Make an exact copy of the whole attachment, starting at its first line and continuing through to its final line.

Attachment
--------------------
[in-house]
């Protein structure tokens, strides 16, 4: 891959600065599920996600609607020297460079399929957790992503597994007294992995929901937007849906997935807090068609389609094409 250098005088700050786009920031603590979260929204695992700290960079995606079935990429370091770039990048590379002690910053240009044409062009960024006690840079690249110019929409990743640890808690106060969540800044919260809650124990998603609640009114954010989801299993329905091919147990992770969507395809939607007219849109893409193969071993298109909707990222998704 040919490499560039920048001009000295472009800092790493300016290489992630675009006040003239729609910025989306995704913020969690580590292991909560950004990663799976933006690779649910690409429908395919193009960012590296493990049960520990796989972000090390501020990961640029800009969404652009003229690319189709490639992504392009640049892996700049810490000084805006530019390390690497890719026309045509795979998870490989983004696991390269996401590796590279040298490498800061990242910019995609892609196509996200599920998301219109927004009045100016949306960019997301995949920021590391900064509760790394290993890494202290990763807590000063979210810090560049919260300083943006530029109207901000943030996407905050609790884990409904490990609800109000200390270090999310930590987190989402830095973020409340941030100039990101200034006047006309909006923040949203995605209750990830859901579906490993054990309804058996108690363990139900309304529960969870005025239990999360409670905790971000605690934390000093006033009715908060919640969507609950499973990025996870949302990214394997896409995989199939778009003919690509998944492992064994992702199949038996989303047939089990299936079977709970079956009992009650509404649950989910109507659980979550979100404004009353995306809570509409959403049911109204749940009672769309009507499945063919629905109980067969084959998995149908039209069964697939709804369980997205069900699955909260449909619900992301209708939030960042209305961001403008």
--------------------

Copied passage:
[in-house]
């Protein structure tokens, strides 16, 4: 891959600065599920996600609607020297460079399929957790992503597994007294992995929901937007849906997935807090068609389609094409 250098005088700050786009920031603590979260929204695992700290960079995606079935990429370091770039990048590379002690910053240009044409062009960024006690840079690249110019929409990743640890808690106060969540800044919260809650124990998603609640009114954010989801299993329905091919147990992770969507395809939607007219849109893409193969071993298109909707990222998704 040919490499560039920048001009000295472009800092790493300016290489992630675009006040003239729609910025989306995704913020969690580590292991909560950004990663799976933006690779649910690409429908395919193009960012590296493990049960520990796989972000090390501020990961640029800009969404652009003229690319189709490639992504392009640049892996700049810490000084805006530019390390690497890719026309045509795979998870490989983004696991390269996401590796590279040298490498800061990242910019995609892609196509996200599920998301219109927004009045100016949306960019997301995949920021590391900064509760790394290993890494202290990763807590000063979210810090560049919260300083943006530029109207901000943030996407905050609790884990409904490990609800109000200390270090999310930590987190989402830095973020409340941030100039990101200034006047006309909006923040949203995605209750990830859901579906490993054990309804058996108690363990139900309304529960969870005025239990999360409670905790971000605690934390000093006033009715908060919640969507609950499973990025996870949302990214394997896409995989199939778009003919690509998944492992064994992702199949038996989303047939089990299936079977709970079956009992009650509404649950989910109507659980979550979100404004009353995306809570509409959403049911109204749940009672769309009507499945063919629905109980067969084959998995149908039209069964697939709804369980997205069900699955909260449909619900992301209708939030960042209305961001403008």